Consolidating the professional identity of translators: The role of citizenship behaviors

Taeyoung Yoo and Cheol Ja Jeong
Hankuk University of Foreign Studies

The literature on translators’ professional identity has focused on role-related factors, such as traits and power, paying little attention to extra-role activities. The present study fills this void by examining the role of citizenship behaviors in consolidating the translators’ professional identity. The regression analysis of the survey data on 352 translators and interpreters in South Korea shows that citizenship behaviors inside and outside of the profession, such as voluntary services in community events or at a professional association of translators, positively affect their identity. It is also noteworthy that citizenship behaviors, particularly those within the profession, partly moderate the influence of trait factors such as master’s degree and income on identity. This study indicates that participation in social activities beyond the boundaries of one’s translation job can benefit both individual professionals and the professional group as a whole, reinforcing professional identity. This will ultimately contribute to society, in addition to the profession.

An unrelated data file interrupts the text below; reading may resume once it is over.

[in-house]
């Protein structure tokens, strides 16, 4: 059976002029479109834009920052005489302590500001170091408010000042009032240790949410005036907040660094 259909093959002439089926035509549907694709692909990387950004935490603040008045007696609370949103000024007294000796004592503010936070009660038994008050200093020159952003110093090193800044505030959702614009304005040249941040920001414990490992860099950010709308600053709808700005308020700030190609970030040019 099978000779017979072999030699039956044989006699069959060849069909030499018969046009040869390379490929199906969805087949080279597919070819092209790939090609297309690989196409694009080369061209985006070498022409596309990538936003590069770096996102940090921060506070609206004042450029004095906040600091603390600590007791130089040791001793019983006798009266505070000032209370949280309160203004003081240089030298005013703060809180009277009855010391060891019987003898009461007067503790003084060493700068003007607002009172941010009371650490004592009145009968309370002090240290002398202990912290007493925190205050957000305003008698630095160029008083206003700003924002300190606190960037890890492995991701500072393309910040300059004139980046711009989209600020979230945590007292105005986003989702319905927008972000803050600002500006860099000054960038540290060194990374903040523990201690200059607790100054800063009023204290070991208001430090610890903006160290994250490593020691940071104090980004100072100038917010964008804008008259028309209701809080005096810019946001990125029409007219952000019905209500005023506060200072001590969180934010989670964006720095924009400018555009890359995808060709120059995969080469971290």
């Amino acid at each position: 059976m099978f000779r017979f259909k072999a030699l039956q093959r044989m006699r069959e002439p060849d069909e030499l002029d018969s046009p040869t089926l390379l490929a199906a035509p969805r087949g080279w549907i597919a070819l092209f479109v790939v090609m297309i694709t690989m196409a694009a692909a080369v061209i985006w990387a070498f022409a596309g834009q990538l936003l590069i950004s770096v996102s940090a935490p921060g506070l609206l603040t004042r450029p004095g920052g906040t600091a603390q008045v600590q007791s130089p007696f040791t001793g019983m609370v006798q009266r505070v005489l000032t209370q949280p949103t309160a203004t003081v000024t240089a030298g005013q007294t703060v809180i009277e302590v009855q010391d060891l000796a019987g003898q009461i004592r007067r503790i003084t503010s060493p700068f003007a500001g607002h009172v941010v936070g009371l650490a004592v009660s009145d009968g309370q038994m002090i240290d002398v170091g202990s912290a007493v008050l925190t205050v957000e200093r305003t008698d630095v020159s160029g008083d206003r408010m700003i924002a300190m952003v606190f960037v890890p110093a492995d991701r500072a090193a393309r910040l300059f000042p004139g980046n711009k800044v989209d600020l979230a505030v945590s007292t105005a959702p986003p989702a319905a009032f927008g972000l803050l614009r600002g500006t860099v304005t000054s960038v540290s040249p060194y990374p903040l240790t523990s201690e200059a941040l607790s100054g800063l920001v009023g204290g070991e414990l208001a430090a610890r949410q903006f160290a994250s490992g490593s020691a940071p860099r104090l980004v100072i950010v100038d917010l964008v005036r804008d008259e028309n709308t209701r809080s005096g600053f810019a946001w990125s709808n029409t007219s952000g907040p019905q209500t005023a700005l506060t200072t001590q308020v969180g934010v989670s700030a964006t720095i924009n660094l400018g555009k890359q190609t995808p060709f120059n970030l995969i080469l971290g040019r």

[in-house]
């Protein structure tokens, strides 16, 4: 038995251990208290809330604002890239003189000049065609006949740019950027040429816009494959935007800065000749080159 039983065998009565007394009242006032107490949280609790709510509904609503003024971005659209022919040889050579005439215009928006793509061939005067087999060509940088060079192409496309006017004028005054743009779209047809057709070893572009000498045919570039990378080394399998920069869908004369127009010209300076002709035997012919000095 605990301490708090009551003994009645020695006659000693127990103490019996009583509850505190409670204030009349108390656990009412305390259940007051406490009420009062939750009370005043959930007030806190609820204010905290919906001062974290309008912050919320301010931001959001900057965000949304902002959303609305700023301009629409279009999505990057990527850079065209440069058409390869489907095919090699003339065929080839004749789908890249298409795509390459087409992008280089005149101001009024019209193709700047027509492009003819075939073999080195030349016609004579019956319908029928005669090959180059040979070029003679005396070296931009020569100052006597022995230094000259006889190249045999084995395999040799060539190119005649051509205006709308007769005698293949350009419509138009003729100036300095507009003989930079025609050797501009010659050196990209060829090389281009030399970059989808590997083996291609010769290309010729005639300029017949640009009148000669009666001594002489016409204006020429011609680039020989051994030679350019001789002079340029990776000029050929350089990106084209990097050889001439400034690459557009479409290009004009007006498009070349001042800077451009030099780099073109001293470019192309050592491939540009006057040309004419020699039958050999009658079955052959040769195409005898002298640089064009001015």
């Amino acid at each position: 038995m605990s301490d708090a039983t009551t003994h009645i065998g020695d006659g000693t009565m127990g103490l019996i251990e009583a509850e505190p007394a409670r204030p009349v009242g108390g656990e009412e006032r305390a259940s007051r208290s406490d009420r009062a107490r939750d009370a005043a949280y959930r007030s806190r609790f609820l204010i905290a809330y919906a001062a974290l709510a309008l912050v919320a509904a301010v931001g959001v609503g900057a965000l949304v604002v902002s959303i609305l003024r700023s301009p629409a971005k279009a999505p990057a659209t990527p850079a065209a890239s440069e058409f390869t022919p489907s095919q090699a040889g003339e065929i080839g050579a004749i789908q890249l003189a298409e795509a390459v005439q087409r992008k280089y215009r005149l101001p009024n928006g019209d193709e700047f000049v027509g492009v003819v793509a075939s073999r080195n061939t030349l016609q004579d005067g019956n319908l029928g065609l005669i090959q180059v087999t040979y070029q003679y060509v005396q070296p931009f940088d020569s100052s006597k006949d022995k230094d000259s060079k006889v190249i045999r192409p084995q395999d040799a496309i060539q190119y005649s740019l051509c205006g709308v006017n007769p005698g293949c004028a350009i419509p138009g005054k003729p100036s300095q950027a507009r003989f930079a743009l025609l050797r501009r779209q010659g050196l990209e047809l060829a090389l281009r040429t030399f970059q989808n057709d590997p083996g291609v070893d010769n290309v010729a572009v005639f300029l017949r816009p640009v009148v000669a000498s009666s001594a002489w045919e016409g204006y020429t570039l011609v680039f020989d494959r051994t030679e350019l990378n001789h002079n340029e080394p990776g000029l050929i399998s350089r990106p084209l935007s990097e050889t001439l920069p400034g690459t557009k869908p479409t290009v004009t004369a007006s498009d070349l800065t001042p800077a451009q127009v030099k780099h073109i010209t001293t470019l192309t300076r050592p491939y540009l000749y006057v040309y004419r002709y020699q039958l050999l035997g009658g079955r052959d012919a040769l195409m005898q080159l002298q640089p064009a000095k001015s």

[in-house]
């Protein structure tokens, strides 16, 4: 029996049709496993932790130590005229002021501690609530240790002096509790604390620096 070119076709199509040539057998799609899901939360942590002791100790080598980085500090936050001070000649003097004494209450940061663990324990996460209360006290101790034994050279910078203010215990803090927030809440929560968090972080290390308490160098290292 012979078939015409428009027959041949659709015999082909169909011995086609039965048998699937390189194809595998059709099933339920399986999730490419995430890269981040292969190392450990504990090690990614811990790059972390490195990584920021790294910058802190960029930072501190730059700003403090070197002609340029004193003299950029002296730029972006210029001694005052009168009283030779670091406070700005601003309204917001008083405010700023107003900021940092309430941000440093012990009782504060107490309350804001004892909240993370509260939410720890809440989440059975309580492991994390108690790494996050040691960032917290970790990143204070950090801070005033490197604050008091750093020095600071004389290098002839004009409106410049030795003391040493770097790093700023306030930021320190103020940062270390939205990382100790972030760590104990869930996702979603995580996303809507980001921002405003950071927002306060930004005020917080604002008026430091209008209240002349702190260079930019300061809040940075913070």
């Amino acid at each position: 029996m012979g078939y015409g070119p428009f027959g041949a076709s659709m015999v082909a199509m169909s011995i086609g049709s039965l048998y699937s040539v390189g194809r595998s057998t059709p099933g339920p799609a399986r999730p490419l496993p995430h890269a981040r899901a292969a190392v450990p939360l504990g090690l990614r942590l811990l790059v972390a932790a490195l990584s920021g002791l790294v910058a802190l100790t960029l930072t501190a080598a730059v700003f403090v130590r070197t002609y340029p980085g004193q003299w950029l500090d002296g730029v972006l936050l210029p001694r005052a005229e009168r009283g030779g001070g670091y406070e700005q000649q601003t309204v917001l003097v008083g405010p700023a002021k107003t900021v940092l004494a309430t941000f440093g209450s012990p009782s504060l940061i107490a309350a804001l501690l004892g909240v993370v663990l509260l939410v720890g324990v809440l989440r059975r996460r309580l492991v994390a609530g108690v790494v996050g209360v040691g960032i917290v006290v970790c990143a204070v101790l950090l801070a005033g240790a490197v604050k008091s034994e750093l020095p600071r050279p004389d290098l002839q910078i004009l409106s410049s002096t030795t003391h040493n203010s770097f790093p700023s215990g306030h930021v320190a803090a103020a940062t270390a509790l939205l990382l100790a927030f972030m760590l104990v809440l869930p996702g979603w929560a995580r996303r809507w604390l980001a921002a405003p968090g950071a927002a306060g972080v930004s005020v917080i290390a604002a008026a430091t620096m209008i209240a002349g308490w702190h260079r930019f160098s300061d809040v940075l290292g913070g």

Publication history
Table of contents

Identity, which deals with the question of “who am I?”, is a fundamental issue of human beings and relates one to others and to organizations and environments (Gioia 1998). Studies on the professional identity of translators and interpreters (hereafter “translators” is used to include both) have examined identity in two dimensions: traits (e.g., Witter-Merithew and Johnson 2004) and power (e.g., Ju 2009; Tseng 1992). “Traits” refers to a set of qualities or characteristics of an individual to perform a requested task (Katan 2011), including education, experience, income, and gender (Pym et al. 2012; Ruokonen 2013; Setton and Liangliang 2009). In contrast, “power” highlights institutional legitimacy toward a certain direction (DiMaggio and Powell 1983), such as certification (Tseng 1992). Given “the defining characteristics of ‘profession’ as distinct from ‘occupation’, namely expertise, credentialism, and autonomy” (Rudvin 2007, 53), higher levels of education and a collegial body for certification are expected to positively affect translators’ professional identity.

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